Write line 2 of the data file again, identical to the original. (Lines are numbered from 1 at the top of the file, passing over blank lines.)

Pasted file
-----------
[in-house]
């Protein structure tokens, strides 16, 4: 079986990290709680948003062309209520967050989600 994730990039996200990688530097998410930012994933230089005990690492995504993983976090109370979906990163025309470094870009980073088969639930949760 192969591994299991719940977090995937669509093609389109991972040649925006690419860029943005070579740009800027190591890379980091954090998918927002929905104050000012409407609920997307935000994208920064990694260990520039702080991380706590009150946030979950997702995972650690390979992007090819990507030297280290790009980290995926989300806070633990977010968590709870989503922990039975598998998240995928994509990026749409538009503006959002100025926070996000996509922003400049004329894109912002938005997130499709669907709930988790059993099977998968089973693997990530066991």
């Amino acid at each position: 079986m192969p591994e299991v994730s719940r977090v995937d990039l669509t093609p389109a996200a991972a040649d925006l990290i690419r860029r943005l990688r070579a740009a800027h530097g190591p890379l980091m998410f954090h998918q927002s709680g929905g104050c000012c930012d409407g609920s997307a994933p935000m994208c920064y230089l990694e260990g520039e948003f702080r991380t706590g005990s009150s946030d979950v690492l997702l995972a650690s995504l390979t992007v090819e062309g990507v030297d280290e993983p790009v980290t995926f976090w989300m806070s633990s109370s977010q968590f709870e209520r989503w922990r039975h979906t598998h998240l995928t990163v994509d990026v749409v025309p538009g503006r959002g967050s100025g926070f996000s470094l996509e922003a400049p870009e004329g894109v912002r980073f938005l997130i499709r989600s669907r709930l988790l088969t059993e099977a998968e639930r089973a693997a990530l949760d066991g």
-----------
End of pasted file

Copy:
């Protein structure tokens, strides 16, 4: 079986990290709680948003062309209520967050989600 994730990039996200990688530097998410930012994933230089005990690492995504993983976090109370979906990163025309470094870009980073088969639930949760 192969591994299991719940977090995937669509093609389109991972040649925006690419860029943005070579740009800027190591890379980091954090998918927002929905104050000012409407609920997307935000994208920064990694260990520039702080991380706590009150946030979950997702995972650690390979992007090819990507030297280290790009980290995926989300806070633990977010968590709870989503922990039975598998998240995928994509990026749409538009503006959002100025926070996000996509922003400049004329894109912002938005997130499709669907709930988790059993099977998968089973693997990530066991």